At the age of five I knew I was different from other boys. I found myself looking furtively at men's magazines and getting an erotic charge from what the men were doing in the personal letters. I also engaged in sex play with boys my age, but always with a tremendous amount of shame. At 18, a high school buddy heard my sexual fantasies and said: "You're a faggot!" Doors slammed in my mind, and I ran from that reality-but then I began wondering why. That high school friend (who suffered from sex addictions and is now dead from AIDS) brought me out. I had been with women sexually, but once I experienced sex with a man, everything fell into place. It felt good, it felt right, and it felt like it was meant to be. But for an ex-Catholic, and a young man facing the condemnation of 80 percent of the world's religions, being queer was no easy walk.
Shortly thereafter I met and fell in love with my partner now of 21 years, who remains a blessing, a teacher, a friend-and the man who forgave me what was to become six years of lying and sexually acting out behind his back.
It began during graduate school, when I walked into a men's room and saw men engaging in sex in a public place. I was shocked, horrified, and repulsed-but also felt a wave of what I can only describe as hormones sweep through my brain. I remember returning home that evening and saying to my partner that I had witnessed this "disgusting scene." Within 24 hours I began acting out sexually in those very same places.
Over the next six years I went to a variety of rest rooms. I knew enough about HIV and AIDS and STDs that I was a bit "bug phobic," so I did not exchange body fluids with others. But I would lie to my partner, telling him I was going to be late home as I was studying or working late. When at home, I'd get angry at the stresses of everyday life and the relationship, so I'd leave to "go shopping," as I would tell him. But I was out cruising again.
Getting into recovery was a miracle. At an addictions conference for the GLBT community in the early 1990s, a therapist attending the conference listened to my anxiety over acting out and asked me: "What's your penis trying to say that your mouth cannot?" A young man stood up during a workshop on GLBT sexuality and said: "Hi, I'm X, and I'm a grateful recovering sex addict." I was stunned by his honesty, and what seemed like his self-esteem, and I learned from him about a sexual addiction recovery program.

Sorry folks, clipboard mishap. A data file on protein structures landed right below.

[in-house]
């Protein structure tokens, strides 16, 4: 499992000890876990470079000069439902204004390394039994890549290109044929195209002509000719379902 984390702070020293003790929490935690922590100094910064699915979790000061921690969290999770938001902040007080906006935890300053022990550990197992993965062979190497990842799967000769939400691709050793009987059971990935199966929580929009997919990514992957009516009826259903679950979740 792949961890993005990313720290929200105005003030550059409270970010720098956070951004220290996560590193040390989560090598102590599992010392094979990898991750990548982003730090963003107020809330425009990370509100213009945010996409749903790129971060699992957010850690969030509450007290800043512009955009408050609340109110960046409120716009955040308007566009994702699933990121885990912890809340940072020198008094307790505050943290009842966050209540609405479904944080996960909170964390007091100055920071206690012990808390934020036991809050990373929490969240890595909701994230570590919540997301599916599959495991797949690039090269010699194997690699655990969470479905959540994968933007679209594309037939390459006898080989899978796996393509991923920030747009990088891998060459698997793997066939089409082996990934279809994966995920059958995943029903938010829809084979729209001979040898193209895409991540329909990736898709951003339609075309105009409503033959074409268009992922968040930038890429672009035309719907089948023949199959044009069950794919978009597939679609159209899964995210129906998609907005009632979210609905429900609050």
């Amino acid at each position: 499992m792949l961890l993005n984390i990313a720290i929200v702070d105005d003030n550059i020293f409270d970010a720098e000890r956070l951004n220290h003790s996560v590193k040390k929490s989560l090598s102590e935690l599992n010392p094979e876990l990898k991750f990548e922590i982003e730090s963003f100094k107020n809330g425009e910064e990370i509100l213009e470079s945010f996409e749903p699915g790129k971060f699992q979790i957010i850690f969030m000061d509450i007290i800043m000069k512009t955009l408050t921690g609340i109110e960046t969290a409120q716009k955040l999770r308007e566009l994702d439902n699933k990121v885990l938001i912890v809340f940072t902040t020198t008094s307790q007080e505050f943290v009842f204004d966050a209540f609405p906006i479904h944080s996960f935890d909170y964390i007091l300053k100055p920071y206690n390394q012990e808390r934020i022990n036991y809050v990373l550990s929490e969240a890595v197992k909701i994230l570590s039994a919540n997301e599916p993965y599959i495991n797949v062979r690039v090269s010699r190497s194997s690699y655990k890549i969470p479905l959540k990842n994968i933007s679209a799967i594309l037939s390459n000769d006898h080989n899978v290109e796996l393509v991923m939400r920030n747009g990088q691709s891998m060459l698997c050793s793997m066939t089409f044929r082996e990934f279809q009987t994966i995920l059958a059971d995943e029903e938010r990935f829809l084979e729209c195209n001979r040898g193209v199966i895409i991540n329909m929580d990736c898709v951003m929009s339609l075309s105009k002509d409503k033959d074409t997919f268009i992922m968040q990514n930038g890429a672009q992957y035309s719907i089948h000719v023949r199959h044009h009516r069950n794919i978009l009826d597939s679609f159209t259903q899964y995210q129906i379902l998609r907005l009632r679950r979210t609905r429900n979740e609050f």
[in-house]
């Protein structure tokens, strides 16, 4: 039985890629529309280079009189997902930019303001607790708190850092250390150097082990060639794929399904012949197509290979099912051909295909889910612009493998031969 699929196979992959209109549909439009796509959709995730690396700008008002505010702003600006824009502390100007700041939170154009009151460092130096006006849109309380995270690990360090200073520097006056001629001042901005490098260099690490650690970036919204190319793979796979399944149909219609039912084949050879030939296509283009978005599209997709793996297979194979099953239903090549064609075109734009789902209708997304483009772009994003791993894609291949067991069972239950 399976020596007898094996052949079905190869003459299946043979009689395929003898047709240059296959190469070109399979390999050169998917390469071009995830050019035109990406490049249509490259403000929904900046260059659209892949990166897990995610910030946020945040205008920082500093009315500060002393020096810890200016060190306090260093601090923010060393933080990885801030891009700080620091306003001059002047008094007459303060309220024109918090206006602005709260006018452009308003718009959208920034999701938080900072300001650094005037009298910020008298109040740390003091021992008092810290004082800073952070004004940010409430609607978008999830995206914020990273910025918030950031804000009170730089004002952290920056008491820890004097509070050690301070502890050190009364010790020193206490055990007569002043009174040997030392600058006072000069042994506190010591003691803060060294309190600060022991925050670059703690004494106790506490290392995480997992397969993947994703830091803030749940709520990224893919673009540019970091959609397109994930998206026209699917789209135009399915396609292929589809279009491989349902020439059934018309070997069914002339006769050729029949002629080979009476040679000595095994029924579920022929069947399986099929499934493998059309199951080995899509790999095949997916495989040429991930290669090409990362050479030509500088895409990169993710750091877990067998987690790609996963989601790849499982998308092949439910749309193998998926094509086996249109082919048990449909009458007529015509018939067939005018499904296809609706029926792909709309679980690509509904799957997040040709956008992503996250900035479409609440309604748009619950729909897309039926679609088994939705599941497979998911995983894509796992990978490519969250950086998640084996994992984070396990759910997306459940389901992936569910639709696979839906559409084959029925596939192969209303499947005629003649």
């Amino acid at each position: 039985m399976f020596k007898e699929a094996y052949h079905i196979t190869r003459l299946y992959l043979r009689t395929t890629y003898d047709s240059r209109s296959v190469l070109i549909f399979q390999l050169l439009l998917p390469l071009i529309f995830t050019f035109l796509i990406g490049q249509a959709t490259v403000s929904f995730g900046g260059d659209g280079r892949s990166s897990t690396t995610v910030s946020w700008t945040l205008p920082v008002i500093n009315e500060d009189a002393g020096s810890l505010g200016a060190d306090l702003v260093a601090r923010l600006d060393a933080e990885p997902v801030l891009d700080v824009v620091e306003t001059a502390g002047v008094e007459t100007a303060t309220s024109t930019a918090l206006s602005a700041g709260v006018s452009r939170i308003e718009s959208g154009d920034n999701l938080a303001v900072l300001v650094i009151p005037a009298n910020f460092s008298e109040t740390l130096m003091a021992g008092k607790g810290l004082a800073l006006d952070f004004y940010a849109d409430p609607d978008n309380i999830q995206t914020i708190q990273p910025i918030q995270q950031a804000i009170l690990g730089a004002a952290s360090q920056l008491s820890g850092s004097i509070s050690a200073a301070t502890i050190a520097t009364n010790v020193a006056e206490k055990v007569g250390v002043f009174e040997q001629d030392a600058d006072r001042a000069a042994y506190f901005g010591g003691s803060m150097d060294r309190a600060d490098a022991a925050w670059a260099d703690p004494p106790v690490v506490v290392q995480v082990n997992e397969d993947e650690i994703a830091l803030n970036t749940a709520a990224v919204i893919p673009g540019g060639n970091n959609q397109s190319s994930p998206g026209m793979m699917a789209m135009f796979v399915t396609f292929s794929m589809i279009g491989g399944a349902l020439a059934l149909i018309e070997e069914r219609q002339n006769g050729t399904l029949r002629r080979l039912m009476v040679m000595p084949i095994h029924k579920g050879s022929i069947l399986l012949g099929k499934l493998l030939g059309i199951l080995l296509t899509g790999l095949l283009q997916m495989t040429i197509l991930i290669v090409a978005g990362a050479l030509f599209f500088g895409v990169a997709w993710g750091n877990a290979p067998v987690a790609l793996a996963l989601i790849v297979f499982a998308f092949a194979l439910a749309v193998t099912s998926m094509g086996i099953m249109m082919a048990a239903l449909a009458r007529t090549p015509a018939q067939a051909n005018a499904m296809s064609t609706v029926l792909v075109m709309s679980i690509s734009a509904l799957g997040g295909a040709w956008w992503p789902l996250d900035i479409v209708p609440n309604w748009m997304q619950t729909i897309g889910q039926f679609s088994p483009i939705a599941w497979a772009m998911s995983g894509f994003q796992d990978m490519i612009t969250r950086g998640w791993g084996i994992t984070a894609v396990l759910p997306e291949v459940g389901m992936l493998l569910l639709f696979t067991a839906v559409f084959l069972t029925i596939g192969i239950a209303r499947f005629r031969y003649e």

That very evening I entered Sexual Compulsives Anonymous (or SCA, a 12-step recovery program founded by gay men) by attending a beginners' meeting. I was scared and did not know what to expect. What greeted me were folks of all races, sexes, genders, identities, ages, and professions who were honestly sharing how they were working to heal from sexual addiction. I was moved and amazed, and remain grateful that I finally found a healing and understanding community.
In the past nine years I have gained the experience, strength, and hope at each meeting to repeat what that young man said at the conference: "Hi, I'm Joe C., I'm a grateful recovering sex addict." And I say "grateful" because the S Programs truly saved my life. I was able to tell my partner in a flow of tears about my dishonesty-and that I had not exposed him to illness. When he said he cared less that I might have given him an STD, but cared more that I had lied to him for such a long period-well, that took me a couple of years to understand as I integrated issues around lying behavior. For so long I had viewed myself as Mr. Honesty. Recovery helped me learn how I had manipulated and schemed in my lies and how soul-destroying lying is. I remain grateful that my lover did not walk away from our then 11 years of love and life together. I know too many stories where individuals, relationships, and families have been shattered by sex and other addictions.